However, this pattern changed at the beginning of the 1980s with the arrival of the African bee from Brazil, a highly productive but extremely aggressive bee species native to Africa. The Africanised bee was brought to Brazil years ago in order to study it and increase honey production in the Americas. However, due to an oversight in the laboratory, some afrian bees escaped and managed to settle without difficulty in South America, Central America and southern North America.

The arrival of the African bee caused devastating damage to the European and Melipona bee, reducing honey production in Panama very considerably. Production fell from 750 000 litres to 70 000 litres in 1986. Subsequently, the situation for European bees improved only slightly.

a) Production in Panama

This year’s production amounted to more than 150,000 litres of honey, i.e. approximately 80 % of Panama’s annual honey production has been ordered since 1991, according to Fernández.

Regardless of the situation of the European honey bees in Panama, the native melipona bees are currently becoming extinct without the international echo that other species have.

A few decades ago, the collection of “miel de palo”, so called honey produced by melipona bees, was an ancestral custom in rural areas of Central America. This honey is collected in small quantities, extracted from their hives, which are built in the hollows of the trunks of large trees.

Furthermore, honey from melipona bees is a scarcer honey. These bees made its honey with a greater variety of flowers, producing a lighter colour honey. Its flavour is much richer than melifera bee honey, according to Panamanian locals who consume it.

Melipona bees are threatened by the following factors:

  1. Firstly, for deforestation, the increasing occupation of cities, agricultural fields and livestock, leaving less and less natural space for their natural development
  2. Secondly, by the arrival of the African honey bee.

According to Carlos DiTrani, a specialist in beekeeping at Indicasat: African bees leave earlier to forage and return later than melipona bees, taking away the nectar resources of flowers and displacing the others.

Another doctor specialising in beekeeping and honey, Dr Roubik, also adds that melipona bees are more common inside tropical forests than outside them. In the case of African honey bees, they are less difficult to manage outside forests than inside them. In other words, the melipona’s natural home is the forest. Furthermore, the more the forest is destroyed, the easier it is for the African honey bee to colonise the territory.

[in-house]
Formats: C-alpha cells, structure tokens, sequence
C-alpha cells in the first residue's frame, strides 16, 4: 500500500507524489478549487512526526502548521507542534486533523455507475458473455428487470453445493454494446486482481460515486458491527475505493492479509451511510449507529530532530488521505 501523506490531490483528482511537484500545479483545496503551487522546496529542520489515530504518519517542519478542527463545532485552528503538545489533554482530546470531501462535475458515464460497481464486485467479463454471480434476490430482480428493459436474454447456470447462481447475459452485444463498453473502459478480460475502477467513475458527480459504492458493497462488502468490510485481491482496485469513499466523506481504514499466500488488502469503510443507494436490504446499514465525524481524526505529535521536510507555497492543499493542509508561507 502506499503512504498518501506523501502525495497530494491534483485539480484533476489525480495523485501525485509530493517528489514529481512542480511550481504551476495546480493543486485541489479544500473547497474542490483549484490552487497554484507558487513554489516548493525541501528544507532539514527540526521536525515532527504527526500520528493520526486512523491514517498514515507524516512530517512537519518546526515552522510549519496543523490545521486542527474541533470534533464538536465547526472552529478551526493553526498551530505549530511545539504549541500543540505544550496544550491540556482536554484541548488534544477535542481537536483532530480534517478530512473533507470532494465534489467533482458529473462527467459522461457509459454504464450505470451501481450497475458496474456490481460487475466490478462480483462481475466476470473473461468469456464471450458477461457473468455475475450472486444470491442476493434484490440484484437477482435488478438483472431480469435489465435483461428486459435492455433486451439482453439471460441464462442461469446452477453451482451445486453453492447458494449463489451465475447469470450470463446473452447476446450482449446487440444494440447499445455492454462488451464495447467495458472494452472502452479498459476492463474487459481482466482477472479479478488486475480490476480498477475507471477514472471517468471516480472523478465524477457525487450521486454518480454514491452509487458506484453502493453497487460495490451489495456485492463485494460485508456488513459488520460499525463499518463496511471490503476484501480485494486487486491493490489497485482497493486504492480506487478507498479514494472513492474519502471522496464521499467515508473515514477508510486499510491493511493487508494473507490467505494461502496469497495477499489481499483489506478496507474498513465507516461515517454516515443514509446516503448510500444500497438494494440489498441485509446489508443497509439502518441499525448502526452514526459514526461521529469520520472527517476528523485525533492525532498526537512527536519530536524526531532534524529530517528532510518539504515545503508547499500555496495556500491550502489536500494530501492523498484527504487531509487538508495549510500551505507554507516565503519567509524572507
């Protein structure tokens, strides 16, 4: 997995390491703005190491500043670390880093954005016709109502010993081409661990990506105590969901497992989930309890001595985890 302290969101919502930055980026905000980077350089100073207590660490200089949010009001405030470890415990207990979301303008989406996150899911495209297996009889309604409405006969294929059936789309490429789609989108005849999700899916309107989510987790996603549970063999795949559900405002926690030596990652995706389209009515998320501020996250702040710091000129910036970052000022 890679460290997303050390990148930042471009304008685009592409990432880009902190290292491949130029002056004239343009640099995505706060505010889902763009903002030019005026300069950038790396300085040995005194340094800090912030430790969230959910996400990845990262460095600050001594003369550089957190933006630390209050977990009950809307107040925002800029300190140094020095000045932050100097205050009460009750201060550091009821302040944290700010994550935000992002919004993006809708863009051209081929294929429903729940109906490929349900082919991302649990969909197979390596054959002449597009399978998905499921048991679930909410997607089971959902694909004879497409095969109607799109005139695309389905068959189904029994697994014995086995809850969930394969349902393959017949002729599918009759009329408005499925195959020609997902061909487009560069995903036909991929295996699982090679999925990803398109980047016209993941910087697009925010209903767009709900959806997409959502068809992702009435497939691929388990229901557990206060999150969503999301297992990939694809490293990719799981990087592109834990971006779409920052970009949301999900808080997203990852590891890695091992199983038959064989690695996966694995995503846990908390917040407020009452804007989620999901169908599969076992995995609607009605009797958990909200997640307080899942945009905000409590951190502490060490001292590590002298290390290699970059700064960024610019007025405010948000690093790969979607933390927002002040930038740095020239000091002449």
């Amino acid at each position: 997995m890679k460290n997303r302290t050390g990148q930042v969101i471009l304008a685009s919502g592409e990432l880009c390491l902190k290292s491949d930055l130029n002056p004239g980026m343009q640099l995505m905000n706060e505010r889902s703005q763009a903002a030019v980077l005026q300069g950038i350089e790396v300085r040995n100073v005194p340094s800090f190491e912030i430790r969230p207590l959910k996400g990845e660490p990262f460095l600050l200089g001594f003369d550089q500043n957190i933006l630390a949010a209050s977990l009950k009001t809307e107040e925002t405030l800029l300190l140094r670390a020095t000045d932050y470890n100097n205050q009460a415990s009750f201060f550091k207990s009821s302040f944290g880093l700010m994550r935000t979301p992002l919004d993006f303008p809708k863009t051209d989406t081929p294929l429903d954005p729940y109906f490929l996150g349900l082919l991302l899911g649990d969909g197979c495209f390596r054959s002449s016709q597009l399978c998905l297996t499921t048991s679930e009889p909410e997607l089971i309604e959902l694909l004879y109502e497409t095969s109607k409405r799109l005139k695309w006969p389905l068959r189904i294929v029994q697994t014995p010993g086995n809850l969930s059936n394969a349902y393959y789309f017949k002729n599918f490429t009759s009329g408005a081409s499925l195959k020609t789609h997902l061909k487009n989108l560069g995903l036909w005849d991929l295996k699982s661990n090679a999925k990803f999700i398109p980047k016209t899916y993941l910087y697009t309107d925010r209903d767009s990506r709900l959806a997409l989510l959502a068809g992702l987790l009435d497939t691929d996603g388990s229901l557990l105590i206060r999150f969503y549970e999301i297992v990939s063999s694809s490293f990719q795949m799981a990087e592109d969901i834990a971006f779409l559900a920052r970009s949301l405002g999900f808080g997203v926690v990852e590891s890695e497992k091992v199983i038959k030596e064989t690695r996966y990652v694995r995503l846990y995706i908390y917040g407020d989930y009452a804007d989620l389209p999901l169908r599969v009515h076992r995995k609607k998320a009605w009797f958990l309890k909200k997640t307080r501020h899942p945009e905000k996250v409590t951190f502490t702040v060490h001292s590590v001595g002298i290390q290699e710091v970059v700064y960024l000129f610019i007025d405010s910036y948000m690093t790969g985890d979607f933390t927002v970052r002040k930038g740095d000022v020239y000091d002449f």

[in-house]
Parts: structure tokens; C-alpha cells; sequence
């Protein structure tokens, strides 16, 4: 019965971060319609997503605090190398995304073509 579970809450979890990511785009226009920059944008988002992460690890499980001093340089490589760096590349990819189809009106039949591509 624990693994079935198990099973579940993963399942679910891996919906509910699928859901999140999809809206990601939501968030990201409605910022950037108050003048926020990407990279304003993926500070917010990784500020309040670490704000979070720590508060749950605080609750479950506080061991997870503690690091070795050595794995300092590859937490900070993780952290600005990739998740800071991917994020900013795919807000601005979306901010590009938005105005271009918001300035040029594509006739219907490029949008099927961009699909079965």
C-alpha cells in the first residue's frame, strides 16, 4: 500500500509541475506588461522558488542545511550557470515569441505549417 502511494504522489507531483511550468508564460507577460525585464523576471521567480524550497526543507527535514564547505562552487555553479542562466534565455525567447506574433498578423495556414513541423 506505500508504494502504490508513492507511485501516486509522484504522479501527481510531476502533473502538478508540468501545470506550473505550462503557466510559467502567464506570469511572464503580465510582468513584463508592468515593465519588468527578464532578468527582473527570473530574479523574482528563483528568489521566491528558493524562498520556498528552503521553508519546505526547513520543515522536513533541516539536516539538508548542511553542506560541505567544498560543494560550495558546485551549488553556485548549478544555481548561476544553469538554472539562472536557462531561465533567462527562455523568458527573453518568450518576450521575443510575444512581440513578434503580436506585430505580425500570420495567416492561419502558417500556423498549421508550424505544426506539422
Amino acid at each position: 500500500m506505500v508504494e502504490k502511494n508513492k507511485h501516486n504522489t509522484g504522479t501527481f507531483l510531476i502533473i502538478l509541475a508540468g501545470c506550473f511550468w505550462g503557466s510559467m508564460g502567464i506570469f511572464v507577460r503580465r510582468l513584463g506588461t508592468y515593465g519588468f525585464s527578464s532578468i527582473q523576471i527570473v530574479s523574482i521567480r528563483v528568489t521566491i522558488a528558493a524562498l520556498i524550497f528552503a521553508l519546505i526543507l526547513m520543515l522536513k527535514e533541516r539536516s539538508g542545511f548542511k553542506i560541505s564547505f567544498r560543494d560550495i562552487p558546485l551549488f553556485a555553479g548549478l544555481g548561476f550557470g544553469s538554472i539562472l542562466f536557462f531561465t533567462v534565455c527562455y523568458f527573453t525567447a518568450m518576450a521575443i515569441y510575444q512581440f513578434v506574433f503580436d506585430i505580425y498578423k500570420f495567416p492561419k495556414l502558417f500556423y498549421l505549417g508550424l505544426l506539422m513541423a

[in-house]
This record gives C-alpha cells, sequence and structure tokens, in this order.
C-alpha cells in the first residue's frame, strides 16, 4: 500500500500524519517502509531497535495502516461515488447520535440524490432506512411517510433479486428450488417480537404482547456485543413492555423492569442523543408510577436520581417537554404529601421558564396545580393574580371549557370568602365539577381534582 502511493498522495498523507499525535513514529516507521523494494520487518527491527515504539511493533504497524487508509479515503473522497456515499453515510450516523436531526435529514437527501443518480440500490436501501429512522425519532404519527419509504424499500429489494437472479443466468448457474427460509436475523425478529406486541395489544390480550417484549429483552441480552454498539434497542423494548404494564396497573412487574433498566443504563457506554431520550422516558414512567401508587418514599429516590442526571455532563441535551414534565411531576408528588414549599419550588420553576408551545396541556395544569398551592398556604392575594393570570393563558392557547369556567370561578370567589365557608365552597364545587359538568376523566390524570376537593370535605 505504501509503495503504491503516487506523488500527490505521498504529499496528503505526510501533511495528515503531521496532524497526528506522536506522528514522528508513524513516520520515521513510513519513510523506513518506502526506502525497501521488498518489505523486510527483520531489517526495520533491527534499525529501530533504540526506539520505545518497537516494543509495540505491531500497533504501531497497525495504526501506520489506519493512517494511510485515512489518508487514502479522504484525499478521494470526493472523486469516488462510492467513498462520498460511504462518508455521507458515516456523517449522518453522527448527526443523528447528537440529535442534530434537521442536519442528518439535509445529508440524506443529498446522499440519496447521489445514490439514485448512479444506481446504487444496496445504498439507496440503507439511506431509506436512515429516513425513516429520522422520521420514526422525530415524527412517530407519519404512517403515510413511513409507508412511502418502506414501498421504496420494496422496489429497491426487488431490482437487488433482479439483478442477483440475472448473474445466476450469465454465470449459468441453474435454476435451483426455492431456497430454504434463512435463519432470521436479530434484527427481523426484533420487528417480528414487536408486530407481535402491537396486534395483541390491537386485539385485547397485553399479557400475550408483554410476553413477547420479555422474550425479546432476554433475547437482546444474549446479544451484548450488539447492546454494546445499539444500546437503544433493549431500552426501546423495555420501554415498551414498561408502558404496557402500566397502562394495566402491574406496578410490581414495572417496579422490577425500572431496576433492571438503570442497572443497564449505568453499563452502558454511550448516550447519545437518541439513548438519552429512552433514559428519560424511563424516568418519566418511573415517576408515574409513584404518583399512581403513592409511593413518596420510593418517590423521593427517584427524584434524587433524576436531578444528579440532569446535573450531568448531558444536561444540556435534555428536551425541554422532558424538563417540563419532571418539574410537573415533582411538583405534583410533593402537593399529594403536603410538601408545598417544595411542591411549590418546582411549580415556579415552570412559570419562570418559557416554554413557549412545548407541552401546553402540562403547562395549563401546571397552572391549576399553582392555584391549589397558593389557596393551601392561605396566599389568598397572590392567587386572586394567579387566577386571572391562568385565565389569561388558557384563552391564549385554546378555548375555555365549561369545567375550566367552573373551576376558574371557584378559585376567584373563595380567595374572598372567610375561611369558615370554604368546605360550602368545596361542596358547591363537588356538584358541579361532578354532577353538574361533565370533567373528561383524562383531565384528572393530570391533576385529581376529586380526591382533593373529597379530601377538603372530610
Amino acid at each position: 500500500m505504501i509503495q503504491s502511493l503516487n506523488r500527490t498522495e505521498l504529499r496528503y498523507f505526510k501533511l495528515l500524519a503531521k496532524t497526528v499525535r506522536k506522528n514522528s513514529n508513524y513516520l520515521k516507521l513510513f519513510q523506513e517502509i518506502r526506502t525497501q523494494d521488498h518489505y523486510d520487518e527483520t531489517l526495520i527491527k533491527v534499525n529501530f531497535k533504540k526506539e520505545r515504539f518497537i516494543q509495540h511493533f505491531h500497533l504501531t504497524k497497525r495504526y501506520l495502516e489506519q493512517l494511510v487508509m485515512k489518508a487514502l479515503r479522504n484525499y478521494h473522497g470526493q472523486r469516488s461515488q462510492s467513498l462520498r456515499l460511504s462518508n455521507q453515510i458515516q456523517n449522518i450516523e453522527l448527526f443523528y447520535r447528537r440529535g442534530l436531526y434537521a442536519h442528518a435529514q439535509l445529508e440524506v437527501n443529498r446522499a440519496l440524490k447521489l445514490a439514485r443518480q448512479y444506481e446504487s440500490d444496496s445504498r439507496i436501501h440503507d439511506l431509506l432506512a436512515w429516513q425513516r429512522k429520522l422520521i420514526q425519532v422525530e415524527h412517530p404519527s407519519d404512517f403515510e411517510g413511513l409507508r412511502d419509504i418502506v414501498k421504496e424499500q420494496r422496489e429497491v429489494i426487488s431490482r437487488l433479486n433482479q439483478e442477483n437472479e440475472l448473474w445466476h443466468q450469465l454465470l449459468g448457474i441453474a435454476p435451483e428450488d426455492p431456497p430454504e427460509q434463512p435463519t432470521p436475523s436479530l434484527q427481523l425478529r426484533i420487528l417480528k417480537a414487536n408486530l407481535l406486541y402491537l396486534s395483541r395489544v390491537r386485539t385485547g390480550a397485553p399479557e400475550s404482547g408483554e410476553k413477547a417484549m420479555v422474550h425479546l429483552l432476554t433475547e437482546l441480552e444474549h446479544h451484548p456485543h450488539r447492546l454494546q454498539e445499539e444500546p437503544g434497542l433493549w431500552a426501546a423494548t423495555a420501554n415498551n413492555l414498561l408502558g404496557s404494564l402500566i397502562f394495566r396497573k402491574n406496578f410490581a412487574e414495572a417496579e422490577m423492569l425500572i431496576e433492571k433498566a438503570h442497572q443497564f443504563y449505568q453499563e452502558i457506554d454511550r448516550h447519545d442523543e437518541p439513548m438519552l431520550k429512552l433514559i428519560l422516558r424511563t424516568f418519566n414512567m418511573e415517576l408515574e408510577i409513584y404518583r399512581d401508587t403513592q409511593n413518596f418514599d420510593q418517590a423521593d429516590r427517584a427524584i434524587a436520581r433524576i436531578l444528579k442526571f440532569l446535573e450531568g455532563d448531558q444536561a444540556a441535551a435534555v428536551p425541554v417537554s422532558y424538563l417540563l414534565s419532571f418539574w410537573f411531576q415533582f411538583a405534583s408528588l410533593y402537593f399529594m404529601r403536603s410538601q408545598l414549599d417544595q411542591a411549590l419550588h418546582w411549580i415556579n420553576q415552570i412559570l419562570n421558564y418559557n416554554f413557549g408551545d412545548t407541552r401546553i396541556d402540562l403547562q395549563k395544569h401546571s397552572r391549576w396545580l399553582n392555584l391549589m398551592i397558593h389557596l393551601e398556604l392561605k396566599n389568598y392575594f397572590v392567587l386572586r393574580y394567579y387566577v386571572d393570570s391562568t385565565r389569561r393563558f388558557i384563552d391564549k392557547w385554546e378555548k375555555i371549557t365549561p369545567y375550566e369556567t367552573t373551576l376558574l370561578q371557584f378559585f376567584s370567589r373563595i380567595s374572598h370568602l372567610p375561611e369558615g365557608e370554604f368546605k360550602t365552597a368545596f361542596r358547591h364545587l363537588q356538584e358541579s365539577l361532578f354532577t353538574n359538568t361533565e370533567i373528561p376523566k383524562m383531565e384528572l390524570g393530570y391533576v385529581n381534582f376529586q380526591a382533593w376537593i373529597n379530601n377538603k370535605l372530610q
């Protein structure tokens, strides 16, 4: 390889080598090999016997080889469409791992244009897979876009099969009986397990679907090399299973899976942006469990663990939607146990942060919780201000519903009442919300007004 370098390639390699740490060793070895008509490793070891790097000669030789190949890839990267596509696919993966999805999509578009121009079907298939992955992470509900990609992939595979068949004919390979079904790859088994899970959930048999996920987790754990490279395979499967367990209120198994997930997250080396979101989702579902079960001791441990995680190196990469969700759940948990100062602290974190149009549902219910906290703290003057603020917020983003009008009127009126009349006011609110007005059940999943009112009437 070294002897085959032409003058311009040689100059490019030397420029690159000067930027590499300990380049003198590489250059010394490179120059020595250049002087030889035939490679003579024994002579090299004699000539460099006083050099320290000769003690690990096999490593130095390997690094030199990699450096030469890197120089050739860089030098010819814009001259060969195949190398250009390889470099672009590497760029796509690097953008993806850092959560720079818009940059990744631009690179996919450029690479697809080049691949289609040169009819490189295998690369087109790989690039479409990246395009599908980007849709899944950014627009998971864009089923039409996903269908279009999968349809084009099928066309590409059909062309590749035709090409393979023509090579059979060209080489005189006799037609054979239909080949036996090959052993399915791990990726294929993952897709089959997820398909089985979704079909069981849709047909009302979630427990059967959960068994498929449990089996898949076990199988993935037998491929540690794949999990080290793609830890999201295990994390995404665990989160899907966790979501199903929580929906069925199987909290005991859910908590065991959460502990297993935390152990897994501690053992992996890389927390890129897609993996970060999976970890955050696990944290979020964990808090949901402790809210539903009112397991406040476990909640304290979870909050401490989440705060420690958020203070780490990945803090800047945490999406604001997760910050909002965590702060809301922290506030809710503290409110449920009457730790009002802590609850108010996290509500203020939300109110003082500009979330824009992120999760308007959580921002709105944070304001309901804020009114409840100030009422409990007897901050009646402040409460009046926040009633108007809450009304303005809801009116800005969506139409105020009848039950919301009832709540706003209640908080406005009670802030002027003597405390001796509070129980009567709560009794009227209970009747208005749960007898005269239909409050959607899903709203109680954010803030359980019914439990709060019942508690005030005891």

4. Young people are abandoning beekeeping

It is becoming increasingly difficult to find free hives in the wild. Furthermore, at the same time, there is less and less interest in collecting honey, especially among the younger generations, who value natural products and nature less and less.

On the other hand, if the reintroduction of the melipona bee is encouraged, it would help to develop the rural territory, reinforcing native species, promoting the pollination of wild flowers and ensuring the maintenance of an ancestral knowledge acquired over centuries.

5. Melipona honey in Spain

We currently have no Melipona honey available in Spain. However, we are looking for suppliers to supply it to us. At the moment we have several import problems and legal problems. One of the main problems is the high costs and customs clearance. The second is that Europe does not recognise melipona honey, considering it only as a syrup.

Also, due to the great success of this honey, we are thinking of going to visit a producer country to get this honey. We have also been contacted by small beekeepers, but we are looking for ways to sell them.

 

Source:

The Star of Panama newspaper:  http://laestrella.com.pa